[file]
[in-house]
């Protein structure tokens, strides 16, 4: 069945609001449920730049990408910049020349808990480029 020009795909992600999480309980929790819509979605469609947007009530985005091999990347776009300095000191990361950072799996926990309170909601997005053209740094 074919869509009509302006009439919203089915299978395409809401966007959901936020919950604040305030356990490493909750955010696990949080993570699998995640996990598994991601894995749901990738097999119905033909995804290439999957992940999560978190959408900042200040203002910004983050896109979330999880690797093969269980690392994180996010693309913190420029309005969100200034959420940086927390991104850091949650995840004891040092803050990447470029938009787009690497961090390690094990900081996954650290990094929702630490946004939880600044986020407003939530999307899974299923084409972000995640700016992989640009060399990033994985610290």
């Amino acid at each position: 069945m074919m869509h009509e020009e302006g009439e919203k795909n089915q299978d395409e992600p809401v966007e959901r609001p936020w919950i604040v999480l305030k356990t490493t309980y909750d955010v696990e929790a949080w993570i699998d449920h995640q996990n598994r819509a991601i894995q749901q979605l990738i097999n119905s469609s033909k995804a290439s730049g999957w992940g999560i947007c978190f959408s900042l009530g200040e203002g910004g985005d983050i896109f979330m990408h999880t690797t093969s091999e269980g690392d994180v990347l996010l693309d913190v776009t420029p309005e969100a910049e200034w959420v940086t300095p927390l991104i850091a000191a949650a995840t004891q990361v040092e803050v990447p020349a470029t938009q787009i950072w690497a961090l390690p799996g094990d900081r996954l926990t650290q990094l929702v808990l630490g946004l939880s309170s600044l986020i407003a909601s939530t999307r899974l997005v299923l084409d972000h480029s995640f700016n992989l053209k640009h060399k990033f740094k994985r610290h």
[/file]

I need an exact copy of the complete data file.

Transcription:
[in-house]
């Protein structure tokens, strides 16, 4: 069945609001449920730049990408910049020349808990480029 020009795909992600999480309980929790819509979605469609947007009530985005091999990347776009300095000191990361950072799996926990309170909601997005053209740094 074919869509009509302006009439919203089915299978395409809401966007959901936020919950604040305030356990490493909750955010696990949080993570699998995640996990598994991601894995749901990738097999119905033909995804290439999957992940999560978190959408900042200040203002910004983050896109979330999880690797093969269980690392994180996010693309913190420029309005969100200034959420940086927390991104850091949650995840004891040092803050990447470029938009787009690497961090390690094990900081996954650290990094929702630490946004939880600044986020407003939530999307899974299923084409972000995640700016992989640009060399990033994985610290």
């Amino acid at each position: 069945m074919m869509h009509e020009e302006g009439e919203k795909n089915q299978d395409e992600p809401v966007e959901r609001p936020w919950i604040v999480l305030k356990t490493t309980y909750d955010v696990e929790a949080w993570i699998d449920h995640q996990n598994r819509a991601i894995q749901q979605l990738i097999n119905s469609s033909k995804a290439s730049g999957w992940g999560i947007c978190f959408s900042l009530g200040e203002g910004g985005d983050i896109f979330m990408h999880t690797t093969s091999e269980g690392d994180v990347l996010l693309d913190v776009t420029p309005e969100a910049e200034w959420v940086t300095p927390l991104i850091a000191a949650a995840t004891q990361v040092e803050v990447p020349a470029t938009q787009i950072w690497a961090l390690p799996g094990d900081r996954l926990t650290q990094l929702v808990l630490g946004l939880s309170s600044l986020i407003a909601s939530t999307r899974l997005v299923l084409d972000h480029s995640f700016n992989l053209k640009h060399k990033f740094k994985r610290h």